An international team of researchers has discovered indisputable evidence of a human presence in mainland Southeast Asia between 86,000 and 68,000 years ago – thousands of years earlier than previously thought.
Uncovered in Tam Pà Ling, a cave in the Annamite Mountains in northern Laos, various fossils reveal new secrets about the earliest human journeys from Africa to Australia, including possible migration paths. The research also confirms that our ancestors didn’t just follow coastlines and islands. They travelled through forested regions, most likely along river valleys. Some then moved on through Southeast Asia to become Australia’s First People.
Macquarie University was one of three Australian universities to contribute to the project, the findings of which were published today in Nature Communications.
“This really is the decisive paper for the Tam Pà Ling evidence,” says Macquarie University geochronologist Associate Professor Kira Westaway. “Finally, we have enough dating evidence to confidently say when Homo sapiens first arrived in this area, how long they were there and what route they may have taken.”
Evidence of our earliest journeys from Africa into Southeast Asia has historically focused on island locations such as Sumatra, Philippines and Borneo. When the first excavation in Tam Pà Ling resulted in the discovery of a human skull and mandible in 2009, attention shifted, but dating challenges surfaced.
Tam Pà Ling is a World Heritage area so the fossils are protected by Laotian law and could not be directly dated. Furthermore, the site had minimal animal bones or suitable cave decorations to date and is too old for radiocarbon dating.
Now, a timeline has been established using various techniques, most significantly luminescence dating, facilitated by researchers at Macquarie and Southern Cross universities. Luminescence dating relies on a light-sensitive signal that is reset to zero when exposed to light but builds up over time when shielded from light during burial. It was originally used to constrain the burial sediments that encased the fossils.
“Without luminescence dating, this vital evidence would still have no timeline and the site would be overlooked in the accepted path of dispersal through the region,” says Associate Professor Westaway. “Luckily the technique is versatile and can be adapted for different challenges.”
Luminescence dating returned a minimum age of 46,000 years – a chronology in line with the expected timing of Homo sapiens’ arrival in Southeast Asia.
Moreover, regular excavations between 2010 and 2023 revealed increasingly more evidence that Homo sapiens had passed through en route to Australia. Seven pieces of human skeleton were found at intervals through 4.5 metres of sediment, pushing the potential timeline far back into the realms of the earliest Homo sapiens migrations to the region.
Uranium-series dating of a stalactite tip that had been buried in sediment, and the use of uranium-series dating coupled with electron-spin resonance dating techniques to two rare but complete bovid teeth, unearthed at 6.5 metres.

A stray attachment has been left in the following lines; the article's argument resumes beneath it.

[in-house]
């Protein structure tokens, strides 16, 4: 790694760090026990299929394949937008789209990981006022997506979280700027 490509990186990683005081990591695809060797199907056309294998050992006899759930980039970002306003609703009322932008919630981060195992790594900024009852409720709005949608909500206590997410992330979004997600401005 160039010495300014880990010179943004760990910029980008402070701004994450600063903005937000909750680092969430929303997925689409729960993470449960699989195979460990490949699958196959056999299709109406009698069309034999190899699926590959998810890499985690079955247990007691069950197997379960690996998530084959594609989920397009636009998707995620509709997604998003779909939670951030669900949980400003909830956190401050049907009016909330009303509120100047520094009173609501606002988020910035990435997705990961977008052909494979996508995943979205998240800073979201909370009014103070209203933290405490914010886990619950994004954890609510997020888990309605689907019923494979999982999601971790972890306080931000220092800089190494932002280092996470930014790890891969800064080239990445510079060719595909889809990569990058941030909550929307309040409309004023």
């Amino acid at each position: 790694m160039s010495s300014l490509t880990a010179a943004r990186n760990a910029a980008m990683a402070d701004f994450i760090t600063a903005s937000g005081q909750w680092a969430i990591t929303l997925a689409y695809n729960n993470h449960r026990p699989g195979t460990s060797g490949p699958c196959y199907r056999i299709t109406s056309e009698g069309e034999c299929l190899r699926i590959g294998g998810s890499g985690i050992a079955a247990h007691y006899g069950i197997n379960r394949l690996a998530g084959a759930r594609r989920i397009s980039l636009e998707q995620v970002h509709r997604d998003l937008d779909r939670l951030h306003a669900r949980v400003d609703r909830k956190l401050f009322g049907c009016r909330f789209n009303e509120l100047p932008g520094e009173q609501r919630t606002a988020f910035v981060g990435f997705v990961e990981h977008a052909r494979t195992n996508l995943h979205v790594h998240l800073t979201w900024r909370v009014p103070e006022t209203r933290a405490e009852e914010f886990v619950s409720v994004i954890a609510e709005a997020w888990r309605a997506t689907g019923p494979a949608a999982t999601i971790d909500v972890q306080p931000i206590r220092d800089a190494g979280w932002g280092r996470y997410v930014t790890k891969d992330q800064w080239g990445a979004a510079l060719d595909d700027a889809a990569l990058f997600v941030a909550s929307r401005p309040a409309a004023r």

“Having direct dating of the fossil remains confirmed the age sequence obtained by luminescence, allowing us to propose a comprehensive and secure chronology for a Homo sapiens presence at Tam Pà Ling,” says Southern Cross University geochronologist Associate Professor Renaud Joannes-Boyau.
The team supported the dating evidence with a detailed analysis of the sediments to assess the origin of the fossils using micromorphology, a technique that examines sediments under a microscope to establish the integrity of the layers. This key component of the new chronology helped establish that there was a consistent accumulation of sedimentary layers over a long period.
“Far from reflecting a rapid dump of sediments, the site represents a consistent and seasonally deposited stack of sediments,” explains Flinders University geoarchaeologist Associate Professor Mike Morley, who worked with PhD students Vito Hernandez and Meghan McAllister-Hayward.
The new chronology revealed there had a been a human presence in this area for more than 56,000 years. Furthermore, the age of the lowest fossil at seven metres – a fragment of a leg bone – provides a timeline for modern human arrival in this region of between 86,000 and 68,000 years ago. This pushes back the arrival time in mainland Southeast Asia by approximately 40,000 years. Although, according to the genetics, these early migrations did not contribute significantly to our modern-day populations.
Tam Pà Ling cave is very close to the recently discovered Cobra Cave, which was frequented by Denisovans approximately 70,000 years earlier. Despite the previous lack of evidence for early arrival in mainland Southeast Asia, this area might be a previously used dispersal route among our ancestors, long before Homo sapiens.
“We have much to learn from the caves and forests of Southeast Asia,” adds Associate Professor Westaway.